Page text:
1) A Photoshop/Lightroom **only** box that may not even have a daily ionternet connection! Probably an i7 920, and

2) An application/data/storage server for **everything** else - any core applications, data storage, offload processing, printing, backups, etc.  Probably a Dell Poweredge quad Xeon 300 or 500 series, no highg-end video required.  With dual gigabit network cards and a hardware Raid controller (a 3rd box would be an actual NAS, in addition to this server.) Base cost $500 + RAID card + RAM + disks.

In the photo machine, I personally would put 3-4 320GB WD 7200 drives in Raid 0 or similar for OS. Apps, and Scratch disk (2 or more separate logical drives of course. As many as you can squeeze. Cloned for instant re-install)  I am ambivalent on SSD - a bit too pricy yet.   (I got the WD Caviar Blue for $30 each. They area great size for OS, aps.)

Then a couple of 1 to 2TB HDD's - one for RAW files (local working copy) and one for WORKING files (lightroom database, etc.) Backed up to the Ap/Data server often over gigabit.

For RAM, I'd do as much as I could with 2GB chips.  The 4GB chips are just too effing expensive! Might as well buy an extra box instead for $600!!!  

My 3rd box is the NAS with 6TB and Windows Home Server. It is off 90% of the time.

My 4th box is my "everythinhg else" machine -a dual core laptop with 4GB  for watching TV, music listening, e-mail, Outlook, etc.  I keep the server as a pure server (Running Hyper-V: was ESXi from VMWare.)

Everything else - bluray players, tv's, 3 other laptops, etc run off of the "external" lan to avoid traffic.   There is actually a bridge to a 3rd router, which is the internet gateway for all.

Just thoughts. Have fun!  (Sorry for typos, hand pain ....)

Cheers,
Michael
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Sheldon N
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« Reply #6 on: November 04, 2009, 01:27:07 PM »
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Wow, those are large files! With that size of file I would agree that 24GB of RAM is totally reasonable.

Yes, I think there is a significant benefit for splitting the Scratch disk off from the rest of the other functions. The scratch disk would definitely become involved in working on 5-15GB file sizes, even with a lot of RAM.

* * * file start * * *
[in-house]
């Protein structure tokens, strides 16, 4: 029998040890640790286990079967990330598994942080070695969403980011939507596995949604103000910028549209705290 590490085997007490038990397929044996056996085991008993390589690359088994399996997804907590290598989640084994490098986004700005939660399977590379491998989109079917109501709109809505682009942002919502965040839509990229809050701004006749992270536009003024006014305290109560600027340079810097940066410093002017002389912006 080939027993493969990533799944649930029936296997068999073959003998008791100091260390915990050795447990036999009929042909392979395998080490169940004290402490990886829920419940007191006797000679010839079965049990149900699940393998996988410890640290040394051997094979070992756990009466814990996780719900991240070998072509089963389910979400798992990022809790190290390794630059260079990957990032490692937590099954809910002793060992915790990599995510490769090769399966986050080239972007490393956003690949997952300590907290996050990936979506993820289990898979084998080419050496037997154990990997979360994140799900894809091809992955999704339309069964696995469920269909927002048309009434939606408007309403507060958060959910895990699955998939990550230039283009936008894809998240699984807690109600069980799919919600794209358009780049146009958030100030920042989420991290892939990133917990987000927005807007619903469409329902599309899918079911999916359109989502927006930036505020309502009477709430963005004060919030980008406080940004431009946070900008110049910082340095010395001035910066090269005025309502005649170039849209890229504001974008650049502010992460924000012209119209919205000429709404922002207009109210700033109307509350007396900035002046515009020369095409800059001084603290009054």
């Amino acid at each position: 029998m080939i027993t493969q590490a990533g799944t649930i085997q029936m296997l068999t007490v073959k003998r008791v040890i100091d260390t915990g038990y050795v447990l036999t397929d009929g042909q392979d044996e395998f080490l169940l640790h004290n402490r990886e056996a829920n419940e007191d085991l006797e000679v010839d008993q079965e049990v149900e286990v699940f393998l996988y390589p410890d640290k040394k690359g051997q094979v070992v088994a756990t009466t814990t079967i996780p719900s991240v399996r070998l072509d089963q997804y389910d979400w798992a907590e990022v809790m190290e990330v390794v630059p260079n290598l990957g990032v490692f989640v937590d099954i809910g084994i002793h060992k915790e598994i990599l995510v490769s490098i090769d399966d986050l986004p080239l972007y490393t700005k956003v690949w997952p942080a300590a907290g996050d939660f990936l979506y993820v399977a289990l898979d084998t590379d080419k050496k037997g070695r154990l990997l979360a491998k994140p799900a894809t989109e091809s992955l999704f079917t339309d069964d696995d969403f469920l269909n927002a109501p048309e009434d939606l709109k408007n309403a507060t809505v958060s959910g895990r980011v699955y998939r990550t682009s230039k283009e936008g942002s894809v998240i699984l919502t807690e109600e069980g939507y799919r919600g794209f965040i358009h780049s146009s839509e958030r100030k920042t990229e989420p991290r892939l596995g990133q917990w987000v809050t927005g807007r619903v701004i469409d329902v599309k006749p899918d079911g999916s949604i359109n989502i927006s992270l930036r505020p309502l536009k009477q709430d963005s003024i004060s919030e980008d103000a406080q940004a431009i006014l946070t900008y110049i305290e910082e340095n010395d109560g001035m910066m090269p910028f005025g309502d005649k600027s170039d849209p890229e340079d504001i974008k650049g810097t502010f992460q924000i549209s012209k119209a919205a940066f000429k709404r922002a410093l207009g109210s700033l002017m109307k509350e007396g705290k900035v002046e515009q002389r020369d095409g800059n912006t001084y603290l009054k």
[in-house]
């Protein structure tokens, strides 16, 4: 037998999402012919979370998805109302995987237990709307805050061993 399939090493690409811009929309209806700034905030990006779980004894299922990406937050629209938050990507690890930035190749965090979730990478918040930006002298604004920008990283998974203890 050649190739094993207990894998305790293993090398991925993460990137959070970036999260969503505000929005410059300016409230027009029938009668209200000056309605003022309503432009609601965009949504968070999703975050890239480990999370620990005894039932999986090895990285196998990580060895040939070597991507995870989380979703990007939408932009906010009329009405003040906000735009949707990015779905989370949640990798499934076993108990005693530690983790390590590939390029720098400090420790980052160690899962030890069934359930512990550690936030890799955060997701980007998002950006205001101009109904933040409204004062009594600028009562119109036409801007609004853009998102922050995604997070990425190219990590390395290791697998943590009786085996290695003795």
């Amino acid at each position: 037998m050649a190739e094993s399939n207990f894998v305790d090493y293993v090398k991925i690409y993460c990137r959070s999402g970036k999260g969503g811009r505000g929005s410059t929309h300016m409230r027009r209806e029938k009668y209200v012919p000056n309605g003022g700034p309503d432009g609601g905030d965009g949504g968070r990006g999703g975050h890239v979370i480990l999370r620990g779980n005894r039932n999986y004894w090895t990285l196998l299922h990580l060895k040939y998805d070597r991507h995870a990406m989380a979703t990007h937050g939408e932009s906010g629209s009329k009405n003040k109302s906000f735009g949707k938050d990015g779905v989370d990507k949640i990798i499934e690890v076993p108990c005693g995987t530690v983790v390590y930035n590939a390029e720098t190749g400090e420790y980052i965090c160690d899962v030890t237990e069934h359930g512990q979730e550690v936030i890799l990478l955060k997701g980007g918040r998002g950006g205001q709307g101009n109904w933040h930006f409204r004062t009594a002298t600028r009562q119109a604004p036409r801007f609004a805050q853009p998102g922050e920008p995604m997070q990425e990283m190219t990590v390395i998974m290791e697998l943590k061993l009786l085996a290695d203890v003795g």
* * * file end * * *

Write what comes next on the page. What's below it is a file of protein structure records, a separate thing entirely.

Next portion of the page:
From what I've seen, using an SSD for scratch doesn't really gain any benefits over a conventional hard drive. The sustained write speeds on SSD's aren't any better than a good 7200RPM drive, so there's no need to spend the extra money for use in a scratch disk. Take 4 1TB or 640GB drives such as the WD RE3 and put them in a RAID 0, partition off the first stripe for scratch. So many of the operations on huge file are totally dependent on the data throughput rate for a scratch disk. If you have any other operations trying to access the scratch disk when it's being used, that would slow down the scratch throughput. That's why people usually create a dedicated scratch volume.

The data transfer speed of the image storage volume would matter when loading up a file, but I don't think that the storage volume gets accessed much once the file is completely loaded. I think you might be able to get away with using the remainding partition space of the RAID 0 array as short term image storage for working files (with some sort of backup arrangement for longer term storage). The fast RAID 0 array would speed up opening up a large working file, and also would serve as fast scratch.

SSD is ideal for the OS/Program drive, because of its fast read and seek times. Faster overall operation, faster loading of programs, plus no interference of the OS with scratch disk usage.

I agree with your comments about multi-core usage. LR 64 bit does use a quad core fairly well, but clock speed is more important overall. I don't think that an 8 core dual CPU machine would help much for LR/CS4/C1 usage. Get a fast OC'd i7, and focus the rest of the build on RAM and hard drives with fast data transfer rates.
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mmurph
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« Reply #7 on: November 04, 2009, 02:38:30 PM »
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Well, this is the big problem, as far as I can see:  (all Newegg prices)

* CORSAIR XMS3 6GB (3 x 2GB) 240-Pin DDR3 (PC3 12800)    $170  ($30 GB MIDPOINT PRICE)

* Kingston HyperX 12GB (3 x 4GB) 240-Pin DDR3 (PC3 12800)  $1,200  ($100 GB )



This is a bit better:

* G.SKILL Ripjaws Series 16GB (4 x 4GB) 240-Pin DDR3 (PC3 8500)    $800 ($50 GB)



If you really need more than 12 GB, then: